This number of Sounds also contains articles/interviews with these people: Roxy Music, Steve Hillage, Bobby Bland, Maria Muldaur, Barry White, Allen Toussaint, Nils Lofgren, Bay City Rollers, Neil Young, Dave Greenslade, Status Quo, BTO, Link Wray, Ladies in rock, Hedgehog Pie, Van Der Graaf Generator.

This edition is sold.

ARTICLE ABOUT Yes FROM NEW MUSICAL EXPRESS, March 4, 1972

I have personally transcribed this from the original paper and you are free to use it as you like. If you use it on your own webpages – please credit me or put up a link to my blog. If you really like this sort of thing – follow my blog! Thank you!

I didn`t choose to print this concert review with Yes only because I like the band. The last time I printed an article about Yes I got a lot of hits on my blog, and I really do like hits like dogs like to lick their balls. So as an gesture to the Yes fans, and a small hint to other fans – get me readers, and your favourite band or artist will be featured more prominently here.

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YES in America

They`re bringing some of the old British
mystique back to the U.S. rock scene, reports Anne Tan

The scene is the Academy of Music, fast becoming a not-very-worthy successor to the defunct and lamented Fillimore East. The first two groups have gone on and off – a rather incompetent American group called Compost and a British offering of excellent musical standard, the Mark Almond Band.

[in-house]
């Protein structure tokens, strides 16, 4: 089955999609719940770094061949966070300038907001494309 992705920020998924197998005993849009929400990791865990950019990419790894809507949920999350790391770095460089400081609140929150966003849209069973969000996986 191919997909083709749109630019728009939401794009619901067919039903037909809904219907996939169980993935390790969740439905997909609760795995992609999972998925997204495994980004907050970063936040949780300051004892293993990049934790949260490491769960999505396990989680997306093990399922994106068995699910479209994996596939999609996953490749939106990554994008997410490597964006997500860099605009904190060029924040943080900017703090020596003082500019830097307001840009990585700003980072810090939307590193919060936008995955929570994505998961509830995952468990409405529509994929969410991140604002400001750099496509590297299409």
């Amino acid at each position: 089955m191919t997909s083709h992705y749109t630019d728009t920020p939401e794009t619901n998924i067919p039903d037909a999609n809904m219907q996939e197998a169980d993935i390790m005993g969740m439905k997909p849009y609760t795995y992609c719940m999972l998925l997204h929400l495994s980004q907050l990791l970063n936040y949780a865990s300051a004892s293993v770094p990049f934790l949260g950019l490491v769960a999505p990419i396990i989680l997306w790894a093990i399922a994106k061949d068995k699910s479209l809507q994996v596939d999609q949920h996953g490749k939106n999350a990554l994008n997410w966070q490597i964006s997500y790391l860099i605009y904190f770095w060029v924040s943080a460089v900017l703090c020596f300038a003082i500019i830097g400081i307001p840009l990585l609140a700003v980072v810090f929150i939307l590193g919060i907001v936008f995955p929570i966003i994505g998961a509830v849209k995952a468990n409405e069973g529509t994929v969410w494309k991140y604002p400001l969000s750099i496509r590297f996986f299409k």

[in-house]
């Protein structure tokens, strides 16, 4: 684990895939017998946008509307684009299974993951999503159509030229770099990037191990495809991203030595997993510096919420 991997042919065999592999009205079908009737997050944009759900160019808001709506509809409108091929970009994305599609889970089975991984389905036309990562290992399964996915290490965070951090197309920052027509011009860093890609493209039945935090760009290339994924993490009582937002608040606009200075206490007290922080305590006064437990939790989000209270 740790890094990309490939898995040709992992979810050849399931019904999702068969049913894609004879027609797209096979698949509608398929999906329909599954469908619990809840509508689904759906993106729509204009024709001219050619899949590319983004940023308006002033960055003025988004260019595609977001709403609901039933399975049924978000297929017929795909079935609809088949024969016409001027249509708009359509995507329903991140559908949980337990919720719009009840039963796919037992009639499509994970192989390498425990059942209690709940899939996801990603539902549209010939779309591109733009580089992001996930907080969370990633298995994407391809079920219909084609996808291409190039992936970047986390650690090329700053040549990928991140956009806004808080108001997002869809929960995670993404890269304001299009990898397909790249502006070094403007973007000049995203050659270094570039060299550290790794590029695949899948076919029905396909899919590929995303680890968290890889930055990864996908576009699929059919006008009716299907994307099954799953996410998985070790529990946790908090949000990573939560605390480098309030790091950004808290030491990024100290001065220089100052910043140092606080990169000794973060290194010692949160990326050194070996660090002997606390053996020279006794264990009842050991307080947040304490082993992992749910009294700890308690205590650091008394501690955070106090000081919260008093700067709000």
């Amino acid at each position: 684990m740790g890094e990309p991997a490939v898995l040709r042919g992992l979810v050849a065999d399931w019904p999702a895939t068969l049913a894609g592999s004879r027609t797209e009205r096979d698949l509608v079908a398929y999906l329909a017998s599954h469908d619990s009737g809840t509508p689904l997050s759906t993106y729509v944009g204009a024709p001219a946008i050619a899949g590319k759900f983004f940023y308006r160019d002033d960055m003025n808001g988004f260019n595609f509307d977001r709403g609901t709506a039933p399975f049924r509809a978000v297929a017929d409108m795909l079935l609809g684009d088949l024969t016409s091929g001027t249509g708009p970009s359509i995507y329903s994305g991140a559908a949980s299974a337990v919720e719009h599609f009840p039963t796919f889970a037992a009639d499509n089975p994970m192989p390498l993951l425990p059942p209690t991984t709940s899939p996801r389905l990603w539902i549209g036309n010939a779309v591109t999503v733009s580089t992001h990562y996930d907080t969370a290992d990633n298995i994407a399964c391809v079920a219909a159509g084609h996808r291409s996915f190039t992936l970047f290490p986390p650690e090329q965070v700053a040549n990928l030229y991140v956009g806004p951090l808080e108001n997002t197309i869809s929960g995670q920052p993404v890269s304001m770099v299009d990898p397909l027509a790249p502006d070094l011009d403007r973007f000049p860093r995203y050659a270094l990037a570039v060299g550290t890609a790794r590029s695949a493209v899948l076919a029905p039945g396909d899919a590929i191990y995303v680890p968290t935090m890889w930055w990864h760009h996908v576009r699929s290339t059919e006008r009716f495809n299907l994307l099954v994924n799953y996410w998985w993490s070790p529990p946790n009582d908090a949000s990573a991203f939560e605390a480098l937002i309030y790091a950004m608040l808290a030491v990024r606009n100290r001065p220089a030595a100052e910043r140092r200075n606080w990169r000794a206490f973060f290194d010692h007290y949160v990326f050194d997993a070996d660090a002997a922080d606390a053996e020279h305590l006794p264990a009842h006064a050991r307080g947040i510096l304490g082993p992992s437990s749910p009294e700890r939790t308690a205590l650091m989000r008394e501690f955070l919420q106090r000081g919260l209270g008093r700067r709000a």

The time is late Saturday, early Sunday morning. The auditorium is quiet with the occasional restlessness of a crowd waiting for the headlining act – Yes.
The tape goes on. It`s loud and clear, the majestic strains fill the converted cinema and, in the darkness of the stage, is the sudden small glow of a hand-held flashlight – light applause goes through the audience.
The tape ends, Rick Wakeman lays down the opening chords of “Roundabout” and the stage lights go on.
The auditorium erupts into one seething crowd of ecstatic Yes fans, shrieking, applauding, stomping, whistling, some already on their feet.

TOP BILLING

Yes has arrived. Yes has reached top-billing status in the tough, cold town of New York. Yes has reached this status all over the country.
Their fourth album, “Fragile” is No. 4 in the charts. This tour is different from their previous ones. On the first, back in the late summer of 1971, they were third on the bill to Humble Pie and Jethro Tull, although ask lead guitarist Steve Howe about touring with Jethro Tull, and he sighs for the kind of rigorously supervised perfection of that tour and the kind of kinetic excitement of playing in superlarge auditoriums.
“You don`t feel closed in,” he says, “it`s free. I like playing those big halls, you feel it`s really worth it knocking yourself out to give a good show.”

LOST SOUND

But New York City doesn`t have a suitable big hall. There is Madison Square Garden, but the drawback here is that sound gets lost beyond the first twenty or thirty rows of seats. To overcome that takes a tremendous amount of money invested in equipment.
There is Carnegie Hall – usually the ultimate downfall for a group because the acoustics defy description.
Not that the Academy of Music is any great acoustic bargain. The first time I heard Yes there they played through a sound system that had been giving them problems all night and wound up being inaudible vocally, Chris Squire`s bass getting totally lost as did the lower notes of Rick Wakeman`s keyboards.
But success is its own reward. The reward of having your album high in the charts translates neatly into terms of billing.